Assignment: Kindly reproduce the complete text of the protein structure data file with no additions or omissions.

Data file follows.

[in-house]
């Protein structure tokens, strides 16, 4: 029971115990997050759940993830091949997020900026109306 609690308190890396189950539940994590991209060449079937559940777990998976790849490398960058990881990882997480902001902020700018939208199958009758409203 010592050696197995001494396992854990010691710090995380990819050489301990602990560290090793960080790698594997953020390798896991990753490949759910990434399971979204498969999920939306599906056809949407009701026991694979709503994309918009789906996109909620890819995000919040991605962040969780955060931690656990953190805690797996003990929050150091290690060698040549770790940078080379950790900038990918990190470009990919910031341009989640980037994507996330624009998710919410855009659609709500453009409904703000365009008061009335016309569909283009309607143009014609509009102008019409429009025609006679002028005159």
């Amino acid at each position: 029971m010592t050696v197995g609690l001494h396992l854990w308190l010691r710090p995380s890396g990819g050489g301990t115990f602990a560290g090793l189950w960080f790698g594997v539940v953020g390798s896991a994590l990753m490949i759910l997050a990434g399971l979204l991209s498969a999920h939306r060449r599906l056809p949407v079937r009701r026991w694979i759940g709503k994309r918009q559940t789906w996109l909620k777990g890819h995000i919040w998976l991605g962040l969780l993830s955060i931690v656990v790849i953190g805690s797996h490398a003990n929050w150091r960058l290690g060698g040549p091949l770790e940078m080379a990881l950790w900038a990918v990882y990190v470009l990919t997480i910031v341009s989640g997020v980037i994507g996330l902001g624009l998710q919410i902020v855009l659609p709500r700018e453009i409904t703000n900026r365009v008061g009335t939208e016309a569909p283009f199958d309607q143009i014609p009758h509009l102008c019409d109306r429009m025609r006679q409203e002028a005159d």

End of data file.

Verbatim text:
[in-house]
């Protein structure tokens, strides 16, 4: 029971115990997050759940993830091949997020900026109306 609690308190890396189950539940994590991209060449079937559940777990998976790849490398960058990881990882997480902001902020700018939208199958009758409203 010592050696197995001494396992854990010691710090995380990819050489301990602990560290090793960080790698594997953020390798896991990753490949759910990434399971979204498969999920939306599906056809949407009701026991694979709503994309918009789906996109909620890819995000919040991605962040969780955060931690656990953190805690797996003990929050150091290690060698040549770790940078080379950790900038990918990190470009990919910031341009989640980037994507996330624009998710919410855009659609709500453009409904703000365009008061009335016309569909283009309607143009014609509009102008019409429009025609006679002028005159």
């Amino acid at each position: 029971m010592t050696v197995g609690l001494h396992l854990w308190l010691r710090p995380s890396g990819g050489g301990t115990f602990a560290g090793l189950w960080f790698g594997v539940v953020g390798s896991a994590l990753m490949i759910l997050a990434g399971l979204l991209s498969a999920h939306r060449r599906l056809p949407v079937r009701r026991w694979i759940g709503k994309r918009q559940t789906w996109l909620k777990g890819h995000i919040w998976l991605g962040l969780l993830s955060i931690v656990v790849i953190g805690s797996h490398a003990n929050w150091r960058l290690g060698g040549p091949l770790e940078m080379a990881l950790w900038a990918v990882y990190v470009l990919t997480i910031v341009s989640g997020v980037i994507g996330l902001g624009l998710q919410i902020v855009l659609p709500r700018e453009i409904t703000n900026r365009v008061g009335t939208e016309a569909p283009f199958d309607q143009i014609p009758h509009l102008c019409d109306r429009m025609r006679q409203e002028a005159d």